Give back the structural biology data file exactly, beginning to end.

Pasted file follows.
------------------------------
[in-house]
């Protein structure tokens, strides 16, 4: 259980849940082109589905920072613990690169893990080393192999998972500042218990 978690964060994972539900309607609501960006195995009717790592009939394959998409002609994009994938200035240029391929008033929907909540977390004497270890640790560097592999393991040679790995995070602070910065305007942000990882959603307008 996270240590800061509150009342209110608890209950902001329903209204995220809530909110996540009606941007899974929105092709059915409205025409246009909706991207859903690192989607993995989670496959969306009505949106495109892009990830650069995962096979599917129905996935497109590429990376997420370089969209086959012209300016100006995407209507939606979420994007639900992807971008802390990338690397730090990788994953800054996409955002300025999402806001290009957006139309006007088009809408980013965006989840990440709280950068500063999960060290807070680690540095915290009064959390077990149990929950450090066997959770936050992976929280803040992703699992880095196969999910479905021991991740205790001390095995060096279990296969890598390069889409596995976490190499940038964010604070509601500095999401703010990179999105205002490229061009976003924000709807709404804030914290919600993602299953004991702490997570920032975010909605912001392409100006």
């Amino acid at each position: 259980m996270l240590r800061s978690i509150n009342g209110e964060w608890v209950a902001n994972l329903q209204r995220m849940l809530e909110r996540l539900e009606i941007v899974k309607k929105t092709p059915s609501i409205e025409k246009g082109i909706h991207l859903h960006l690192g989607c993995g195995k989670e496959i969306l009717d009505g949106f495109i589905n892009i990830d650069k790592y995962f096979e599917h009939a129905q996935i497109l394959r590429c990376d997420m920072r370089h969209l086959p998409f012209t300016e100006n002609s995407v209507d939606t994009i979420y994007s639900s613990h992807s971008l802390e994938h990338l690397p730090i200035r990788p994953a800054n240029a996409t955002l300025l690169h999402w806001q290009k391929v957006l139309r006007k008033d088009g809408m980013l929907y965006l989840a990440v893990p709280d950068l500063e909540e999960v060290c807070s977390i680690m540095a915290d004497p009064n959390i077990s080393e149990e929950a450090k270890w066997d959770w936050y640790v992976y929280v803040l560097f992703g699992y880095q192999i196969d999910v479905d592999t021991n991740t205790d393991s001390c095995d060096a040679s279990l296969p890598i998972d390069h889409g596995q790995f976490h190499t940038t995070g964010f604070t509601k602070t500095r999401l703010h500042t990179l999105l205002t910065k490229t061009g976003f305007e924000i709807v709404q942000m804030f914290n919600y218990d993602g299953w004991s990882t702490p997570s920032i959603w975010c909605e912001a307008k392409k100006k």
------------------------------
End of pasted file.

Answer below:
[in-house]
């Protein structure tokens, strides 16, 4: 259980849940082109589905920072613990690169893990080393192999998972500042218990 978690964060994972539900309607609501960006195995009717790592009939394959998409002609994009994938200035240029391929008033929907909540977390004497270890640790560097592999393991040679790995995070602070910065305007942000990882959603307008 996270240590800061509150009342209110608890209950902001329903209204995220809530909110996540009606941007899974929105092709059915409205025409246009909706991207859903690192989607993995989670496959969306009505949106495109892009990830650069995962096979599917129905996935497109590429990376997420370089969209086959012209300016100006995407209507939606979420994007639900992807971008802390990338690397730090990788994953800054996409955002300025999402806001290009957006139309006007088009809408980013965006989840990440709280950068500063999960060290807070680690540095915290009064959390077990149990929950450090066997959770936050992976929280803040992703699992880095196969999910479905021991991740205790001390095995060096279990296969890598390069889409596995976490190499940038964010604070509601500095999401703010990179999105205002490229061009976003924000709807709404804030914290919600993602299953004991702490997570920032975010909605912001392409100006």
């Amino acid at each position: 259980m996270l240590r800061s978690i509150n009342g209110e964060w608890v209950a902001n994972l329903q209204r995220m849940l809530e909110r996540l539900e009606i941007v899974k309607k929105t092709p059915s609501i409205e025409k246009g082109i909706h991207l859903h960006l690192g989607c993995g195995k989670e496959i969306l009717d009505g949106f495109i589905n892009i990830d650069k790592y995962f096979e599917h009939a129905q996935i497109l394959r590429c990376d997420m920072r370089h969209l086959p998409f012209t300016e100006n002609s995407v209507d939606t994009i979420y994007s639900s613990h992807s971008l802390e994938h990338l690397p730090i200035r990788p994953a800054n240029a996409t955002l300025l690169h999402w806001q290009k391929v957006l139309r006007k008033d088009g809408m980013l929907y965006l989840a990440v893990p709280d950068l500063e909540e999960v060290c807070s977390i680690m540095a915290d004497p009064n959390i077990s080393e149990e929950a450090k270890w066997d959770w936050y640790v992976y929280v803040l560097f992703g699992y880095q192999i196969d999910v479905d592999t021991n991740t205790d393991s001390c095995d060096a040679s279990l296969p890598i998972d390069h889409g596995q790995f976490h190499t940038t995070g964010f604070t509601k602070t500095r999401l703010h500042t990179l999105l205002t910065k490229t061009g976003f305007e924000i709807v709404q942000m804030f914290n919600y218990d993602g299953w004991s990882t702490p997570s920032i959603w975010c909605e912001a307008k392409k100006k």